The IVC is Trash

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Matthew Tyler
Critical Care and Emergency doc in Chicagoland. Minimalist Intensivist. Advanced echo ultrasonographer. Proceduralist. ChoosingWisely advocate. Health policy wonk. I make damn good pasta. Urban gardener

The Pre-brief

Ultrasound of the inferior vena cava (IVC) provides very little benefit in evaluating a patient’s fluid status.

The IVC is Trash (for volume assessment)

This will certainly come as a shock to many clinicians who for years have casually placed a probe on a patient’s epigastrium and based on IVC collapsibility concluded that the patient either needed fluids or was adequately ‘tanked up.’ Doesn’t that seem too easy? The human body is about 60% water with fluid distribution managed by multiple organs and gradients influenced by electrolyte and protein concentrations. In critically ill patients, capillary leakage, vasoplegia, post-surgical status, vasopressors and/or mechanical ventilatory support can further complicate the picture. The IVC’s collapsibility with respirations has been considered the key to estimating fluid status, but the tidal volumes in spontaneously breathing patients, especially critically ill patients, change from breath to breath. There are just too many variables affecting IVC collapsibility for it to be a reliable tool to assist with determining fluid status and fluid responsiveness.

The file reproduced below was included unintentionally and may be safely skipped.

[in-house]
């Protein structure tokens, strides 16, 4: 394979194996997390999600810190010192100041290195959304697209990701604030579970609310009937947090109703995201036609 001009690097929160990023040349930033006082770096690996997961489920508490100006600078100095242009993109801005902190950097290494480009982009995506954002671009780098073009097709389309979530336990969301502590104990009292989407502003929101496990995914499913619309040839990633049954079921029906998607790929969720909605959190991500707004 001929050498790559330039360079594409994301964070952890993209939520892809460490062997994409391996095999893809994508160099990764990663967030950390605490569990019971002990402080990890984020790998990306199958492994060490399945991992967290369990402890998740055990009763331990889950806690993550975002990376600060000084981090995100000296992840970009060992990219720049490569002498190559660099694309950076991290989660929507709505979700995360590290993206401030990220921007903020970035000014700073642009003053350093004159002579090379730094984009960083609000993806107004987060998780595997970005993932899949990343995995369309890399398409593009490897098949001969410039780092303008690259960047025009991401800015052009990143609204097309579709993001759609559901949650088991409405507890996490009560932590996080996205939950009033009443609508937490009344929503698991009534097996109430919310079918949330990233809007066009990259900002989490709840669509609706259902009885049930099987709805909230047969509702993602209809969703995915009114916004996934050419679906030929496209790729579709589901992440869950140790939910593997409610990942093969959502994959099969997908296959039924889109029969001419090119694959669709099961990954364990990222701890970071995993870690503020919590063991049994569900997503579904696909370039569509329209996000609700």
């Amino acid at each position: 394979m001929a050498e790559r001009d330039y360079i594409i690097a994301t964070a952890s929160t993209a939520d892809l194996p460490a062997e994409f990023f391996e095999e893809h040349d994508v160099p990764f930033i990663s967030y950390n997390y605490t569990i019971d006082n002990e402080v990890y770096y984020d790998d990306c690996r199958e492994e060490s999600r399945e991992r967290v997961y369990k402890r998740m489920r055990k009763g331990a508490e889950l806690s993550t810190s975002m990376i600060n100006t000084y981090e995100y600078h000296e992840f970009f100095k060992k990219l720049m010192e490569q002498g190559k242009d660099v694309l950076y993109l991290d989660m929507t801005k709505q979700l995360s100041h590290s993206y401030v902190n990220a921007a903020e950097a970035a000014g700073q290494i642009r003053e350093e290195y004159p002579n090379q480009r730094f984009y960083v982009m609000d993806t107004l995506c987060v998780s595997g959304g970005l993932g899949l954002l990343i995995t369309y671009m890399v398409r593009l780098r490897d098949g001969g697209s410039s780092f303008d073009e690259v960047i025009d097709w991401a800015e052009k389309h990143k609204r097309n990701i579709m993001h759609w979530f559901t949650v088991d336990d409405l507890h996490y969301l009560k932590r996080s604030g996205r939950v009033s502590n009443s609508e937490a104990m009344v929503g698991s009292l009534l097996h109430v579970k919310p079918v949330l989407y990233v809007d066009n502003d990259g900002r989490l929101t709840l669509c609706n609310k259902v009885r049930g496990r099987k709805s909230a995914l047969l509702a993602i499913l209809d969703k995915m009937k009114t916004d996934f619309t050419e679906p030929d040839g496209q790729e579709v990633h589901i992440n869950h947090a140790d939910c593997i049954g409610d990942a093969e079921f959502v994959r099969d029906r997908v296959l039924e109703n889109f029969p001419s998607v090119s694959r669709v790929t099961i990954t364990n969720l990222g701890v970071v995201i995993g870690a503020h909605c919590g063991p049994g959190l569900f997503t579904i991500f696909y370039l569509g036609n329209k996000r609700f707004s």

There are, however, some uncommon clinical scenarios where IVC respirovariability, when combined with the evaluation of a patient’s biomarkers, echocardiogram, physical exam, vitals, pulmonary status, and presenting symptoms, can contribute to the fluid status assessment 

1) The IVC almost entirely collapses with respirations. This MAY indicate an under-resuscitated, hypovolemic patient.

2) The IVC is plethoric with minimal respirovariability. This MAY indicate a resuscitated or even hypervolemic patient.

3) The patient is compliant on a ventilator with no patient-triggered breaths and is receiving at least 8 cc/kg tidal volume. This is an uncommon occurrence and present in only ~2% of patients in an Intensive Care Unit. However, if present, the IVC distensibility index can be used: IVCmax diameter  – IVCmin diameter  / IVCmax diameter x 100. If this value is >12-18%, then the patient MAY be fluid responsive.

The IVC, despite its limitations in measuring fluid status and fluid responsiveness, remains useful in calculating pulmonary artery systolic and diastolic pressures, ruling out tamponade physiology, and confirming device placement.

The Debrief

  • Use ultrasound of the IVC in conjunction with other variables (labs, exam, vitals, pulmonary status, thoracic ultrasound, echocardiography & LVOT VTI) to help determine fluid status and fluid responsiveness and whether or not a patient needs crystalloid.
  • IVC respirovariability by itself is a poor tool for determining fluid status
  • Ultrasound of the IVC is more useful for PA pressure calculations, ruling out cardiac tamponade, and confirming device placement.


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